When we were developing Love and Theft (if you don’t know that part of my back story, just click here), we spent hours and hours writing and practicing, playing live shows at tiny little pizza shops and acoustic rooms.
We did weekend writing camps and demoed more songs than I can even remember.
We polished up our harmonies and dialed in complementary guitar parts and piano parts.
We worked on photos and social media campaigns and websites and building up a following.
These things—that drive and that hard work—all played a part in us finally signing a record deal and experiencing the ensuing madness. But it all would have been for naught if it weren’t for one final ingredient that blew the doors open for us.
What was this magical ingredient? What was the special sauce?
We were working with two producers who had years of experience, and even more importantly, years of solid relationships in Nashville. This network of relationships opened the door for a showcase in an ASCAP board room early one morning. Upon hearing us perform, the people in that room used their relationships to open the doors to almost 10 in-office showcases with major labels around town.
We may have been pretty good, we may have had a growing following, we may have had our songs and harmonies and looks and photos all dialed in. But without those relationships, we were just a good band with a handful of local fans. There would’ve been no ‘Runaway,’ no People magazine, no Taylor Swift. (There I am with long hair. Sexy, right?)
Clearly, your network of relationships is crucial to success, regardless of what business you’re in. (Jeff Goins admits this freely and gratefully, as an example.)
So I’ll share with you one go-to phrase to help you network like a champion and open those doors. You ready for it? Here it goes…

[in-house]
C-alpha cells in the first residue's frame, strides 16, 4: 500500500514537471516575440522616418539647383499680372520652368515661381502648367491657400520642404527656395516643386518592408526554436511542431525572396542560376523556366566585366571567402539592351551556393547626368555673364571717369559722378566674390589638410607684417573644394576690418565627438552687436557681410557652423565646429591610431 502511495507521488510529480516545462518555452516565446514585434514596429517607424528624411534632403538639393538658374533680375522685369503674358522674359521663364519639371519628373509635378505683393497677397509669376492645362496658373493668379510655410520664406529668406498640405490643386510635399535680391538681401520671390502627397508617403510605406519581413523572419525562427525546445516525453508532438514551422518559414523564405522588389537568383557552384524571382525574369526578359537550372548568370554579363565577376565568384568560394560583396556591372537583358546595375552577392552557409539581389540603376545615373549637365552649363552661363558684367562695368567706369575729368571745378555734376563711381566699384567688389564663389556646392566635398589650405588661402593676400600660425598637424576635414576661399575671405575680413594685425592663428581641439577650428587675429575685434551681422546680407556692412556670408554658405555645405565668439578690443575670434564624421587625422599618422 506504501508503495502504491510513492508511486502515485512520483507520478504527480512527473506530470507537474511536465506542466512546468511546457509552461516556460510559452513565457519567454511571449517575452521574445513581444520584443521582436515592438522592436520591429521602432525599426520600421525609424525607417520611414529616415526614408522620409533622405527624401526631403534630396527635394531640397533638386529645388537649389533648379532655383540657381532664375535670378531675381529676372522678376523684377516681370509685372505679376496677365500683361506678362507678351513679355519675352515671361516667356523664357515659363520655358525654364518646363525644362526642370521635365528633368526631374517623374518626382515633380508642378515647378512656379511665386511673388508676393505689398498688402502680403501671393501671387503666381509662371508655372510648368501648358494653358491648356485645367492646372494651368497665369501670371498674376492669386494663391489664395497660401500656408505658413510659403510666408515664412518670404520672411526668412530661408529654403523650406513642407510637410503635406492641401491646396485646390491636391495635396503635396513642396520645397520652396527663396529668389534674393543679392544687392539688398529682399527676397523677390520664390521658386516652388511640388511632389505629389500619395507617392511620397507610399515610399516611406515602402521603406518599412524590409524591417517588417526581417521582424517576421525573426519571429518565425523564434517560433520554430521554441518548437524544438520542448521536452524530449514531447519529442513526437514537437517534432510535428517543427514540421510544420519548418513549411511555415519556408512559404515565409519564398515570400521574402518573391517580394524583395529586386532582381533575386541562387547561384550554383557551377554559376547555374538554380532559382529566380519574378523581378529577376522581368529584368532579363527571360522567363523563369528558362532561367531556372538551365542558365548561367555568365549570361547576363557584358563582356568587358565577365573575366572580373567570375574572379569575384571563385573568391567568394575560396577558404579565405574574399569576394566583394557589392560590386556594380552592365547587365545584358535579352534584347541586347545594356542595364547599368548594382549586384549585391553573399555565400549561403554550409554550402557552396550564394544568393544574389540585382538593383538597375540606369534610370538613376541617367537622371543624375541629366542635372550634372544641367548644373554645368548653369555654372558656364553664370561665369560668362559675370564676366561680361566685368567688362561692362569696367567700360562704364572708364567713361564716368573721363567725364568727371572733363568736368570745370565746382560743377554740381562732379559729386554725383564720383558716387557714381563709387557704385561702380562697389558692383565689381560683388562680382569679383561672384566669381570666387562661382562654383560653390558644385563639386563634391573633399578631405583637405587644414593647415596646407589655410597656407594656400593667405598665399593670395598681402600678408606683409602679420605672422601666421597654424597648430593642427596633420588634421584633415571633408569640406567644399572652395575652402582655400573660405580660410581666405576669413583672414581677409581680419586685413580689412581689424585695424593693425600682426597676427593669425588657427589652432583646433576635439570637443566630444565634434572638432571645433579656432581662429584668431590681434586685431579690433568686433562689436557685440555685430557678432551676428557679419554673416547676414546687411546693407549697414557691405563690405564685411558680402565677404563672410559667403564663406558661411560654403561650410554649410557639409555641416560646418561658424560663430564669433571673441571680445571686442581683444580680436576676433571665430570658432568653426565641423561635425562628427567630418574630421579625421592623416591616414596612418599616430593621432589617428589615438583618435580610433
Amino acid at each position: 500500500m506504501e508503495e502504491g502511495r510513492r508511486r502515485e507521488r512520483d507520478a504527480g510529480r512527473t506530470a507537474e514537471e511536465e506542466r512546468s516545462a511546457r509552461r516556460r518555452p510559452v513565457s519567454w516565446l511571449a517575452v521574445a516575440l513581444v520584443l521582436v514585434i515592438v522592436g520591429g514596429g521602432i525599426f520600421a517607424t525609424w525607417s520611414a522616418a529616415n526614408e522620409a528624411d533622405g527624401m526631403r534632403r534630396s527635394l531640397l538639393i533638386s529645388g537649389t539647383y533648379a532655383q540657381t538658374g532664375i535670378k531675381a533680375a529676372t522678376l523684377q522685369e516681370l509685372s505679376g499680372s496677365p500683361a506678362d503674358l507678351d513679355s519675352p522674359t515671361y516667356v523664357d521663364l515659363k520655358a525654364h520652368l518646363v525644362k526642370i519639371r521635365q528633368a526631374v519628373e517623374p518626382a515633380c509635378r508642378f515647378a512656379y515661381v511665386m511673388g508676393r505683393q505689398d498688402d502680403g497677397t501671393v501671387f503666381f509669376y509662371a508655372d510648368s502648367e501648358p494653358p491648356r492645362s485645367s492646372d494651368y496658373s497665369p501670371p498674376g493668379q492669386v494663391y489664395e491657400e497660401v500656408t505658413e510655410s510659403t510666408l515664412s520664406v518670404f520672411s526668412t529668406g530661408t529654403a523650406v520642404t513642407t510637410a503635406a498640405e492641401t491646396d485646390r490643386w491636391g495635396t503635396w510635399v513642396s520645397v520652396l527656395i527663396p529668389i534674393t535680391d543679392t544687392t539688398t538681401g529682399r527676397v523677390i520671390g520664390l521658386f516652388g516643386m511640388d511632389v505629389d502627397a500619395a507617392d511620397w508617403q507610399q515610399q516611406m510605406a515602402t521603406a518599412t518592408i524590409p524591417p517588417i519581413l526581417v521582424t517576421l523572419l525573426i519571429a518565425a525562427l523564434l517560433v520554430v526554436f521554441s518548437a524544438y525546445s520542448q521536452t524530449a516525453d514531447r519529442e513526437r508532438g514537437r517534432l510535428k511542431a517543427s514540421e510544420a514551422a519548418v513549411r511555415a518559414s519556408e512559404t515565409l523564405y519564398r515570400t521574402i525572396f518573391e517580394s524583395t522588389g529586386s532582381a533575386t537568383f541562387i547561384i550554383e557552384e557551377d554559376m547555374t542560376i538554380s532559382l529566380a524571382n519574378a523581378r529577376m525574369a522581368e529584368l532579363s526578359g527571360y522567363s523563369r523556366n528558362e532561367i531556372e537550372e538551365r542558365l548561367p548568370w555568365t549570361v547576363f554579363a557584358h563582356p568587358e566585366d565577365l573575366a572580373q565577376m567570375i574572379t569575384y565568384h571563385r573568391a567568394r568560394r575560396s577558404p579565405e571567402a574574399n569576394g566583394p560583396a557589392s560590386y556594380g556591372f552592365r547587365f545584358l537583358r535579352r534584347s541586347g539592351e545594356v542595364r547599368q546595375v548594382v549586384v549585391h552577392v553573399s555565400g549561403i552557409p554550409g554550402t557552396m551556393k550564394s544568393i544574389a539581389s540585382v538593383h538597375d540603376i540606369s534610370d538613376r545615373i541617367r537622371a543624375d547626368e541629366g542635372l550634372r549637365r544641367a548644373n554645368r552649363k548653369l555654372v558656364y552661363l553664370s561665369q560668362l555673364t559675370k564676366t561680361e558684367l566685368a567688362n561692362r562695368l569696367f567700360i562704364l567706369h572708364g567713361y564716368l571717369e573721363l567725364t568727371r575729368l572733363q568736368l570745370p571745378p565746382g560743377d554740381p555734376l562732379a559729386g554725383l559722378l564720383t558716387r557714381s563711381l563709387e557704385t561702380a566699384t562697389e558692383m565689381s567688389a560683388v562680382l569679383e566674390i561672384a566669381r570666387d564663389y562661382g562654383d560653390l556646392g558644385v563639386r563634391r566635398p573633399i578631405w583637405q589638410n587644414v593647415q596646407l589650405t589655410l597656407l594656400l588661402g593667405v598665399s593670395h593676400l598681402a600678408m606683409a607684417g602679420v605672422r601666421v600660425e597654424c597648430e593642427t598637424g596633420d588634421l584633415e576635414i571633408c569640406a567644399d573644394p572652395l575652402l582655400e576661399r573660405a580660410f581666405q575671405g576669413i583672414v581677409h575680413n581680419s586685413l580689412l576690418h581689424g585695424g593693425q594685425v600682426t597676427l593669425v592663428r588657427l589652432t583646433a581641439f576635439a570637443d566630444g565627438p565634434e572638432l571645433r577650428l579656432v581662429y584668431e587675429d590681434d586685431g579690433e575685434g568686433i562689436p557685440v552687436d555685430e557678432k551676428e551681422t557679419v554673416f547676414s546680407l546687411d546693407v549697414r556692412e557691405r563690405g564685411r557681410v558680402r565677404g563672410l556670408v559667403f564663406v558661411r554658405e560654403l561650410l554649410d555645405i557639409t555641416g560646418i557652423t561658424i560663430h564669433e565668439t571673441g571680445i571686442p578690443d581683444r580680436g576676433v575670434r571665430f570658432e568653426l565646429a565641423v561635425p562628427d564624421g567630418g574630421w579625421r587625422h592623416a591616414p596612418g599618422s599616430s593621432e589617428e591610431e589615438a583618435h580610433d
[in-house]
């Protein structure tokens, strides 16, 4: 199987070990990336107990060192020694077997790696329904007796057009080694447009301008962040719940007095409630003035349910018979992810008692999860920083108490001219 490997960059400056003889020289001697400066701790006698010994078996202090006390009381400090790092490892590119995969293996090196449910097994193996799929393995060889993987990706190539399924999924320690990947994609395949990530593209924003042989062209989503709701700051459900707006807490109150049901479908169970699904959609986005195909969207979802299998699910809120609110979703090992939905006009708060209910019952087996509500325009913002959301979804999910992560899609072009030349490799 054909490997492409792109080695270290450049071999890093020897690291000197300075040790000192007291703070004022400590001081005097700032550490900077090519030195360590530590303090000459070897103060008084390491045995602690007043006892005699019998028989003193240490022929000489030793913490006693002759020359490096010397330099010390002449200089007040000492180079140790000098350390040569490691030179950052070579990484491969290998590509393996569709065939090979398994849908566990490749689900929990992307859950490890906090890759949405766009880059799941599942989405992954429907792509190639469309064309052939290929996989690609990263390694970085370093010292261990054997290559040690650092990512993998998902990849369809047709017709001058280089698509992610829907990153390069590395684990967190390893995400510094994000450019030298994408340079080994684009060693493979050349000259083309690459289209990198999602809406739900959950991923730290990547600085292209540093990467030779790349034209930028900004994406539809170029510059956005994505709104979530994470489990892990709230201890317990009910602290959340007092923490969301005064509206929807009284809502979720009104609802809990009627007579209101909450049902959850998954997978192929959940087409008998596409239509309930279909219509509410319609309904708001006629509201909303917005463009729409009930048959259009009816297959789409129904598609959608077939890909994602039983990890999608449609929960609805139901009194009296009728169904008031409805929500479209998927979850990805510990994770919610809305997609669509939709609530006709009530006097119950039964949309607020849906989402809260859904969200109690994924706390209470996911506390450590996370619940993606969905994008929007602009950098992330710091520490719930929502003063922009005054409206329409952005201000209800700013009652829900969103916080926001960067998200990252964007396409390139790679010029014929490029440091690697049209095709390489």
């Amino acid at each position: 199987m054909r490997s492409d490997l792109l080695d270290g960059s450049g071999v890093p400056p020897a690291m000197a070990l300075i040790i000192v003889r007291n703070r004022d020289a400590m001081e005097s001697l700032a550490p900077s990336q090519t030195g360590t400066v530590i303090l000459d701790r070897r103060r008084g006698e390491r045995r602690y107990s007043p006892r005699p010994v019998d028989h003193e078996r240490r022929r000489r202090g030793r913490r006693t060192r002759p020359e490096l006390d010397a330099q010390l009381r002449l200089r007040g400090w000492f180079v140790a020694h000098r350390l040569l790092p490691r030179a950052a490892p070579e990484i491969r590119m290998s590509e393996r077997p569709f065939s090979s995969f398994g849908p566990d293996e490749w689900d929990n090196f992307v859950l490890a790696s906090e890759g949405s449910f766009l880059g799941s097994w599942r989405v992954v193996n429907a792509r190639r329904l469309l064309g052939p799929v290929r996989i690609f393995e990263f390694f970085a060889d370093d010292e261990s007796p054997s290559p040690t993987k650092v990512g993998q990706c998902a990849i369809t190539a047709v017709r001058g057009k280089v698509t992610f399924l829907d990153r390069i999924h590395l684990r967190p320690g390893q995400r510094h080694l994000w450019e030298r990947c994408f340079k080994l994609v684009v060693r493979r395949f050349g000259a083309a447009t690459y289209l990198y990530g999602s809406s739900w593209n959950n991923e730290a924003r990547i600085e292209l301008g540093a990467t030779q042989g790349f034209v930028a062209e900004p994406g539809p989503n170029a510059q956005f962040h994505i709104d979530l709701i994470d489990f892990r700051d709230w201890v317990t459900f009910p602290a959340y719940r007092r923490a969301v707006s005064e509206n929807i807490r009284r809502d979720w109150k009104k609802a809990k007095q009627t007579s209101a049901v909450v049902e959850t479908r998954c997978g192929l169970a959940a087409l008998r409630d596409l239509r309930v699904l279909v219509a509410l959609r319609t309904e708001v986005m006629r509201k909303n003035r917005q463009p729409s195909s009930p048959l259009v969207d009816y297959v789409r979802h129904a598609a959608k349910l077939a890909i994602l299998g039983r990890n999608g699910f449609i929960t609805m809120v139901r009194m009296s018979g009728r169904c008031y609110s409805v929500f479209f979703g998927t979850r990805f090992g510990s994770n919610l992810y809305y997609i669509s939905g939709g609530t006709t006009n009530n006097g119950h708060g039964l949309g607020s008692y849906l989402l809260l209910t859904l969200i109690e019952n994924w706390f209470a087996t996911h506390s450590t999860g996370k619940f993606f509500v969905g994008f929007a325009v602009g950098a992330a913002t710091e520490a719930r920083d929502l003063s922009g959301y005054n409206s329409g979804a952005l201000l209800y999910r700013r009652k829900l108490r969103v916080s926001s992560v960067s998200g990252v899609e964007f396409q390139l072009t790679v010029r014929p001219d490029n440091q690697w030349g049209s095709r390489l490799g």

“Who do you know that I should know?”
Simply add to that phrase to make it more specific to your needs and to find the right people.
“I’m working on creating a product for entrepreneurs. Who do you know that I should know who might be interested in sharing their experience as a business owner?”
“I’ve been writing songs in town for several years and am starting to gain some momentum. Who do you know that I should know, that might appreciate my writing style and want to write together?”
This works for a couple reasons.
First, it’s an open-ended question, not a yes/no question.
If you ask, “Do you know anyone that you think I should write with?”
Easy answer: “Not off the top of my head. I’ll keep an ear out.” No they won’t. That door is closed, that conversation is over.
Secondly, it’s specific enough that it engages their mind, it causes them to actually stop and think. It incites them to start trying to think of a name. You’ll see their eyes dart up as they begin to search their mental directory.
Here’s how to really make it work: have the patience to wait for an answer. If you have the discipline to ask that question and then to wait quietly and expectantly, (here’s the magic), they will fill the silence with information that is valuable to you.
So ask, “Who do you know that I should know?” and then wait, patiently, for the answer.
Here’s your simple challenge: Ask this question once today. Just try it out. Rehearse it privately once or twice if you need to, ask it, and don’t back down. Have the strength to make them fill the silence with valuable info.